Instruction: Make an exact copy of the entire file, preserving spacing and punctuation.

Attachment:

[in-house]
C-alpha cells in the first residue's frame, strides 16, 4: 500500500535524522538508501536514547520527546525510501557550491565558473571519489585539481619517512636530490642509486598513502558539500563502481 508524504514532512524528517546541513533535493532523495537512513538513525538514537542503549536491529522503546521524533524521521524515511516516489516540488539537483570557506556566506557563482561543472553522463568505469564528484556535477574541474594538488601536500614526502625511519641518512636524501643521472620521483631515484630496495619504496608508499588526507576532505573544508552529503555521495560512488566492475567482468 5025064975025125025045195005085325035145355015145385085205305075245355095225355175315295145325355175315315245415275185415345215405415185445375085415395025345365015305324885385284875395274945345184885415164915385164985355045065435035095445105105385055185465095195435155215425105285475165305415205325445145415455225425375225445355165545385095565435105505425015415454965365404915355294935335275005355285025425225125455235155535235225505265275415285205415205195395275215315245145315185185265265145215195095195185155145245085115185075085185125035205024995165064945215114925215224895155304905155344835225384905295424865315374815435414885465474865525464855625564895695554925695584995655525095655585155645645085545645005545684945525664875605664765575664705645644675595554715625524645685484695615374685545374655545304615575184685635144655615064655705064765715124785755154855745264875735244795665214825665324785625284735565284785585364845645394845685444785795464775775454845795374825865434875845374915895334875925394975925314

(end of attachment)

[in-house]
C-alpha cells in the first residue's frame, strides 16, 4: 500500500535524522538508501536514547520527546525510501557550491565558473571519489585539481619517512636530490642509486598513502558539500563502481 508524504514532512524528517546541513533535493532523495537512513538513525538514537542503549536491529522503546521524533524521521524515511516516489516540488539537483570557506556566506557563482561543472553522463568505469564528484556535477574541474594538488601536500614526502625511519641518512636524501643521472620521483631515484630496495619504496608508499588526507576532505573544508552529503555521495560512488566492475567482468 5025064975025125025045195005085325035145355015145385085205305075245355095225355175315295145325355175315315245415275185415345215405415185445375085415395025345365015305324885385284875395274945345184885415164915385164985355045065435035095445105105385055185465095195435155215425105285475165305415205325445145415455225425375225445355165545385095565435105505425015415454965365404915355294935335275005355285025425225125455235155535235225505265275415285205415205195395275215315245145315185185265265145215195095195185155145245085115185075085185125035205024995165064945215114925215224895155304905155344835225384905295424865315374815435414885465474865525464855625564895695554925695584995655525095655585155645645085545645005545684945525664875605664765575664705645644675595554715625524645685484695615374685545374655545304615575184685635144655615064655705064765715124785755154855745264875735244795665214825665324785625284735565284785585364845645394845685444785795464775775454845795374825865434875845374915895334875925394975925314